Cover image for Film cartoons : a guide to 20th century American animated features and shorts
Film cartoons : a guide to 20th century American animated features and shorts
McCall, Douglas L., 1971-
Personal Author:
Publication Information:
Jefferson, N.C. : McFarland & Co., [1998]

Physical Description:
v, 261 pages ; 24 cm
Format :


Call Number
Material Type
Home Location
Item Holds
NC1766.U5 M38 1998 Adult Non-Fiction Central Closed Stacks-Non circulating

On Order



Covers work from ninety years of animation. All entries offer credits, a brief synopsis, production information and notes of interest, with an appendix and index.

Reviews 2

Booklist Review

Following a brief history of the genre, Animated Short Films contains an alphabetical list of approximately 1,600 films from 1906 to 1997 under 39 minutes in length, originally produced for theatrical release. Since current availability on TV or video is the defining criteria, films from Columbia/Screen Gems, such as the Krazy Kat and Barney Google series, are not included. No distributor addresses are provided for persons who might want to purchase the films. Both major studios (e.g., Warner Brothers, Disney) and independents are represented, as are all types of animation (drawings, claymation, puppets, etc.). Although most films are American or English-language, some foreign titles are listed. Each entry provides title, year, director, studio, a brief summary that may include evaluative commentary, and a star rating (from awful to excellent). Indexes by director, year (Oscar winners and nominees are noted here, rather than in entries), and four-and five-star reviews complete the volume. Film Cartoons has a broader focus, encompassing 238 feature films (e.g., Snow White, Who Framed Roger Rabbit) and features with animated sequences, such as The Pink Panther title sequence; as well as 1,376 animated shorts. Despite the book's subtitle, some foreign shorts are included. The author notes that some selectivity according to studio, character, and series characteristics went into the compilation of entries, which is not comprehensive. Entries are listed alphabetically by title and note release date, Oscar winner/nominee, director, studio, characters, voices, production notes, and plot line. There is more information for features, including ratings, critical notes, extensive credits, honors received, and animation highlights. Concluding the volume are an appendix on animation studios and a name index. In both titles, ratings are those of the compilers. Neither book has a character index, which would aid in finding all available Betty Boop, Mister Magoo, or Wallace and Gromit shorts. Libraries that want one catalog more representative of the genre will probably choose McCall's book, since it doesn't omit works for lack of current availability. Libraries with film collections will want both, since there are numerous listings unique to each book.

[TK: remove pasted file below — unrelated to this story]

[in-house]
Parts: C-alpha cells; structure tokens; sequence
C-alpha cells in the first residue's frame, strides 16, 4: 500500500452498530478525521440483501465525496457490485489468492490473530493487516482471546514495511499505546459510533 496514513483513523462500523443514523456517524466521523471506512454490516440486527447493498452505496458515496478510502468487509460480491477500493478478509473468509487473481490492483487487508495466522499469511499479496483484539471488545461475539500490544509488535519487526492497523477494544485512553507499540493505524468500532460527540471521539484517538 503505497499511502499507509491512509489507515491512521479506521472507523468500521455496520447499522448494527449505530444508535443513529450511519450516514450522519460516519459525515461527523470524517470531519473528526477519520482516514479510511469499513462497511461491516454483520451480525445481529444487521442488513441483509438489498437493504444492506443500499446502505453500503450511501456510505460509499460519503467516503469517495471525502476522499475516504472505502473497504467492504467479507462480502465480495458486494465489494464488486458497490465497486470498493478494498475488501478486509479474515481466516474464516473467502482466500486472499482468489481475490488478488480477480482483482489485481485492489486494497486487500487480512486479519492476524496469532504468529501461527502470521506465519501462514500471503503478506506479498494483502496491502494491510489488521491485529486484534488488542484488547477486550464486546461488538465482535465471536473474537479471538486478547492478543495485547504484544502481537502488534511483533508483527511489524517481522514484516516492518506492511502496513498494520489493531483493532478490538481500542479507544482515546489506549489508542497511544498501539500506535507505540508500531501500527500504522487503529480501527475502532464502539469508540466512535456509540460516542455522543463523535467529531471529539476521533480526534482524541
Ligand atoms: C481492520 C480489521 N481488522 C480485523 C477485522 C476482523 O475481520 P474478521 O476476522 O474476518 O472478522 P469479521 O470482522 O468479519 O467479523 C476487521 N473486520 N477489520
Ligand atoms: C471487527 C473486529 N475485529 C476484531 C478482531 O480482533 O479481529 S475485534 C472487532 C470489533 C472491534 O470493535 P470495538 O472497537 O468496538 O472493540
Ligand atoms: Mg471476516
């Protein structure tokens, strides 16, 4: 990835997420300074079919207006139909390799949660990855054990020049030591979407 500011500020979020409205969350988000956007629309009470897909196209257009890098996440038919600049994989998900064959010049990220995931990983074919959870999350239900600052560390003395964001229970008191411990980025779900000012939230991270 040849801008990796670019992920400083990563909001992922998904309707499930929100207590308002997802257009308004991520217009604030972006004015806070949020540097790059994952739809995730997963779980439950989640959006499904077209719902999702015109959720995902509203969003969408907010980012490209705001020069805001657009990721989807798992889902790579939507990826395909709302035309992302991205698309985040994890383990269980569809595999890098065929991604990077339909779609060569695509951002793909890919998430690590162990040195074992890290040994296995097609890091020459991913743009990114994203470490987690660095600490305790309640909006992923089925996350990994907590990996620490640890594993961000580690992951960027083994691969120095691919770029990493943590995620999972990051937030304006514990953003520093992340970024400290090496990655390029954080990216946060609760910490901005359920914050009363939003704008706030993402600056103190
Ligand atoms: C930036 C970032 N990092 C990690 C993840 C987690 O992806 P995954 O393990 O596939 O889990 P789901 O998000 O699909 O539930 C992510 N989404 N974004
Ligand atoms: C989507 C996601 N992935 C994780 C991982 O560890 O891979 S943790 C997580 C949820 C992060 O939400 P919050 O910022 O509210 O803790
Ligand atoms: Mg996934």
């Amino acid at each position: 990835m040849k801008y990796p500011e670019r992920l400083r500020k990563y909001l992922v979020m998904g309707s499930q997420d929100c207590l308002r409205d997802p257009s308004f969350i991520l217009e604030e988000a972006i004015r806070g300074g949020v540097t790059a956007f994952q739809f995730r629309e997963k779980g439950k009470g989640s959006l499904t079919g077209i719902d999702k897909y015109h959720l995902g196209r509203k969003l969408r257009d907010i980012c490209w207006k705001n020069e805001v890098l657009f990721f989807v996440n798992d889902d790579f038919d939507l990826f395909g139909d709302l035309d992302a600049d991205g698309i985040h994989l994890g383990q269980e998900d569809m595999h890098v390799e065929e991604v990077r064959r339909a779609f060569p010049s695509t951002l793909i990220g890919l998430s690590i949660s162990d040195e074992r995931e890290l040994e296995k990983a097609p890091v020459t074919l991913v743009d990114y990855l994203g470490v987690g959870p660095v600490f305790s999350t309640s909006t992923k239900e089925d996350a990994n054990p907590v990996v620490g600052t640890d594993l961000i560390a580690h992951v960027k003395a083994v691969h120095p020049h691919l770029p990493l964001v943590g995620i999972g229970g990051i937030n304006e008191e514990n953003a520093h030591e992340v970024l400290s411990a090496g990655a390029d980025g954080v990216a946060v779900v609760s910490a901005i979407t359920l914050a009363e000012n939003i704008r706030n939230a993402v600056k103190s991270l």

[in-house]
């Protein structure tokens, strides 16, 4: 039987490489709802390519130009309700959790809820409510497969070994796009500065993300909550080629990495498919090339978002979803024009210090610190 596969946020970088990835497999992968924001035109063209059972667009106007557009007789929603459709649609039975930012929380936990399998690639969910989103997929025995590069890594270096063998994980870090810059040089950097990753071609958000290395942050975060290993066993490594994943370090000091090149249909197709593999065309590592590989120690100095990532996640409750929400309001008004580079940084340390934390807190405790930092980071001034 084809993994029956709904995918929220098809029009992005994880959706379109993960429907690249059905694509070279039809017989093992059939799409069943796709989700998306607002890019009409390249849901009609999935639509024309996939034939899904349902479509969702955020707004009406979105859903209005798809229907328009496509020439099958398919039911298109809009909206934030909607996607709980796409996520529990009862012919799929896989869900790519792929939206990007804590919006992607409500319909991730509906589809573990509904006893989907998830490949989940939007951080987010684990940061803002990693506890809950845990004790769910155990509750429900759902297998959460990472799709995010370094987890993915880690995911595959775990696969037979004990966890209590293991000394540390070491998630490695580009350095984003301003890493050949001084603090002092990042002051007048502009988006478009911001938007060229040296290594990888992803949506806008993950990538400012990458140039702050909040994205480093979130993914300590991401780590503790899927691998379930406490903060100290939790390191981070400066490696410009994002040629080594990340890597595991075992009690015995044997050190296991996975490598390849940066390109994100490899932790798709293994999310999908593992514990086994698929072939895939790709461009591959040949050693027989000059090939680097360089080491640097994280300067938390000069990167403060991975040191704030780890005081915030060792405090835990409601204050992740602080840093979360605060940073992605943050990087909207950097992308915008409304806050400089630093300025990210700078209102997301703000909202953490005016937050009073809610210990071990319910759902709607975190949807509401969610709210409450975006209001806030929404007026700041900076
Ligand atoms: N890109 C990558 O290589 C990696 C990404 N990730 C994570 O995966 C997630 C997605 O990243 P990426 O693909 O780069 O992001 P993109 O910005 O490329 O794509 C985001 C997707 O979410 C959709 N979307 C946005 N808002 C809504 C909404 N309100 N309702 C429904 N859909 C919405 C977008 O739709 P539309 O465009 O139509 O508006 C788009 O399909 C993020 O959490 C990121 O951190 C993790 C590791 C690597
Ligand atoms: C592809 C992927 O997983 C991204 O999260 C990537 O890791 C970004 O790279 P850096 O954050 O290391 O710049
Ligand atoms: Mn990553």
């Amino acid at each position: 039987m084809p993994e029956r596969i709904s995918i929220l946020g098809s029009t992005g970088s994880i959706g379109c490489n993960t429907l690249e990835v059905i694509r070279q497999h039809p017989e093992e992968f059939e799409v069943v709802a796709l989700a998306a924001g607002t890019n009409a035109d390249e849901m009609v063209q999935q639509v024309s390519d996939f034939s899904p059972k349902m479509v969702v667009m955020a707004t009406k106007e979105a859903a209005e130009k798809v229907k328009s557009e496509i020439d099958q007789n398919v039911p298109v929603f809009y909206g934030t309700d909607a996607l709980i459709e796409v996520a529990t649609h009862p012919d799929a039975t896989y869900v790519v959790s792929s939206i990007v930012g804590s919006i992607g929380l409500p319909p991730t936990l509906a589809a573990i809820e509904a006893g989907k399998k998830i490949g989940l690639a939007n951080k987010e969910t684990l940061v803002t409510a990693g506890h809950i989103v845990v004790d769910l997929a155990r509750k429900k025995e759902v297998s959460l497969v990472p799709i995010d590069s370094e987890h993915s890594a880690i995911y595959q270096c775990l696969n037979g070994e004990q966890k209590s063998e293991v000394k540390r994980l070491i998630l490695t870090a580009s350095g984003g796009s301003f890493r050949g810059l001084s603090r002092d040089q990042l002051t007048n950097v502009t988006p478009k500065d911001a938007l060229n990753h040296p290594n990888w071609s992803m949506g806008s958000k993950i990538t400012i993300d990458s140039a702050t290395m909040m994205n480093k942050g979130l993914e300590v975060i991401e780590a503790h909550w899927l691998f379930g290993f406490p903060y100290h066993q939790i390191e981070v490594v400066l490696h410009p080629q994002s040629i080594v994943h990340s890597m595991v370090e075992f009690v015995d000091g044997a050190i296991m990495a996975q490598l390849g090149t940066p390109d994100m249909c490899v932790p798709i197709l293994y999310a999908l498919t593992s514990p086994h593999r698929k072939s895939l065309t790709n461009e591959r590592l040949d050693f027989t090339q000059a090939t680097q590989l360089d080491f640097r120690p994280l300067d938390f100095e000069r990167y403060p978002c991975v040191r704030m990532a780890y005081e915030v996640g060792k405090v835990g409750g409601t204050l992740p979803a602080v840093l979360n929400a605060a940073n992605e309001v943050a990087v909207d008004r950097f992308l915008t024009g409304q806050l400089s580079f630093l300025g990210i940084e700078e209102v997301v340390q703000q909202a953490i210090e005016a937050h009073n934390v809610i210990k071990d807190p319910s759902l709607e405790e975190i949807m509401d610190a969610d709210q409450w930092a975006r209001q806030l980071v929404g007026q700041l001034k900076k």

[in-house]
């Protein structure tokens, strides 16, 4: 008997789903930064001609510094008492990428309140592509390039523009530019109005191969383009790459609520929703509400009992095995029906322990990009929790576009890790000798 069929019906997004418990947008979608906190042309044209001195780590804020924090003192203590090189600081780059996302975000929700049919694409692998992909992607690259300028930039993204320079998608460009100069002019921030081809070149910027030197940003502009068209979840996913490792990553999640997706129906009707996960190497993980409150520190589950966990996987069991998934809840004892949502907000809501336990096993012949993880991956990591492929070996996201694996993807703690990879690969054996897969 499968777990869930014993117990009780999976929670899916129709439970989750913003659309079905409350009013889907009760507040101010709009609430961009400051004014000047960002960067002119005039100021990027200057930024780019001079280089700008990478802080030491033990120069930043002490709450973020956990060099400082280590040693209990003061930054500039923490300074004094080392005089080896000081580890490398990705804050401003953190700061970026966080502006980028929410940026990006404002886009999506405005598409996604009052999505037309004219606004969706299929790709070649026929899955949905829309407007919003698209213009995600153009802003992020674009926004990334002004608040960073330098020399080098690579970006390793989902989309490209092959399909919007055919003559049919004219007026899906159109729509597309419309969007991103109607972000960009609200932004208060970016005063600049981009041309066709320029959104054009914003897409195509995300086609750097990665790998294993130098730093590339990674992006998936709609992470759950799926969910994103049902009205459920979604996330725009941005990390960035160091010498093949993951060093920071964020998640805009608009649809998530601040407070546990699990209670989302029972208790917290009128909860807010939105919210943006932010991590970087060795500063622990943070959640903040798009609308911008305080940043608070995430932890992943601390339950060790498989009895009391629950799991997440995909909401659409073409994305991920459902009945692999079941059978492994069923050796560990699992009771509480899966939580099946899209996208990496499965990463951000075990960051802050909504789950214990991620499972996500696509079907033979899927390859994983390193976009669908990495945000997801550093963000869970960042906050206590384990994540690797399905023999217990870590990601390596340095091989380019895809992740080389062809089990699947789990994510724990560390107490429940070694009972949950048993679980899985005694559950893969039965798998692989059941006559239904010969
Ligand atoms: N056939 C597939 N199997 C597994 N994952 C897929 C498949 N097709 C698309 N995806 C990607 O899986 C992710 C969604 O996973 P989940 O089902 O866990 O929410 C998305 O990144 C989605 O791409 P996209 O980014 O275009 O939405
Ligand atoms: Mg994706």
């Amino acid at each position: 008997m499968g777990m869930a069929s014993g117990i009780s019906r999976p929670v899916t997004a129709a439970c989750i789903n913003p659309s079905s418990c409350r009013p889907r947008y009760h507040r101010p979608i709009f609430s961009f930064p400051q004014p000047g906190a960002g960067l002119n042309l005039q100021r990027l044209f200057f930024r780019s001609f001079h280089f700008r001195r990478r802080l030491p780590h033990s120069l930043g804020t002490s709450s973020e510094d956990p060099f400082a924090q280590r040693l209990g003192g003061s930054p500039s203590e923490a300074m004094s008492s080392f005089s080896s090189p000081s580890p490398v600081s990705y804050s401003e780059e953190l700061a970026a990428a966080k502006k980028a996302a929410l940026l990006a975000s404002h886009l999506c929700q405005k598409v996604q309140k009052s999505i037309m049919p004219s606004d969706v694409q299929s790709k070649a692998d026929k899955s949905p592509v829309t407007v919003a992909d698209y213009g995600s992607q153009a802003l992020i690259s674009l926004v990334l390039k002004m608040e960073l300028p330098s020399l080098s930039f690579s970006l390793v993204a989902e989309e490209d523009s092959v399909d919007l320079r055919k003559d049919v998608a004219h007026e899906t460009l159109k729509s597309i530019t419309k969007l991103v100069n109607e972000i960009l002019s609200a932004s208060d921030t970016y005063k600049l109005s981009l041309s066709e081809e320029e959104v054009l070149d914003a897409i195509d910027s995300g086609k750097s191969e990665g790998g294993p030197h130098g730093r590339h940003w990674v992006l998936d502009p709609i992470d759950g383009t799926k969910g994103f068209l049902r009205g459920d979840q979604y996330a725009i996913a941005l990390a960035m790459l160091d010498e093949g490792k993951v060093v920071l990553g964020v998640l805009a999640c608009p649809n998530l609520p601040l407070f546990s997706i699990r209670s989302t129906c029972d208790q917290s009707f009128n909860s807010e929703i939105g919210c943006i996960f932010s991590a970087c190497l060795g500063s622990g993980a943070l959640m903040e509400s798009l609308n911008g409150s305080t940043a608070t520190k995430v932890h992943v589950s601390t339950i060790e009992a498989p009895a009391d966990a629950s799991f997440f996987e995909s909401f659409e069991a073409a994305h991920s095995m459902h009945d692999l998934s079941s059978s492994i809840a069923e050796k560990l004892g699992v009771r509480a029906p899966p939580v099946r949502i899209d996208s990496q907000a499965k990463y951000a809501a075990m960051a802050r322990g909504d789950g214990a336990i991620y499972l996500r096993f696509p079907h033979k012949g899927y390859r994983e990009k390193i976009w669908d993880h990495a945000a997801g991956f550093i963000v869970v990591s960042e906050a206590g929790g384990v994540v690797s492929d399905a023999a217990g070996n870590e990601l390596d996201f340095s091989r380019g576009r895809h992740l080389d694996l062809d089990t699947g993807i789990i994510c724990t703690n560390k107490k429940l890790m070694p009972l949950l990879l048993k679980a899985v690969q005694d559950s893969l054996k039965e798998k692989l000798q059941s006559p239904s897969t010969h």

Library Journal Review

Successes like Antz (1998), Toy Story (1995), and the series of Disney blockbusters released in the wake of The Little Mermaid (1989) signal a resurgence in film animation, the topic of these two books. McCall's, the work of a young enthusiast, is segmented into three parts. Part 1 covers 180 animated features, providing credits, notes, synopses, and "critical" ratings. Part 2, which is unfortunately devoid of specifics, lists live-action films that contain animated sequences. Part 3 encapsulates over 1500 animated shorts, supplying credits and notes. The result is serviceable but marred by the problematic Part 2, which neglects both the stop-motion effects of Ray Harryhausen (Clash of the Titans) and the computer animation integral to films like The Last Starfighter (1984) and Jurassic Park (1992). A critic for Hour, Montreal's English-language weekly, Borowiec surveys films under 39 minutes in length. Not unlike McCall, he eschews sustained commentary in favor of single-sentence remarks and "critical" stars. The main section of this work lists over 1800 short films, released between 1906 and 1997, in alphabetical order. Borowiec does a fine job of including films from around the world, and the director and chronological indexes are useful. Unfortunately, his entries are so brief as to be of little use. Libraries of all types should think twice before purchasing either title.‘Neal Baker, Earlham Coll., Richmond, IN (c) Copyright 2010. Library Journals LLC, a wholly owned subsidiary of Media Source, Inc. No redistribution permitted.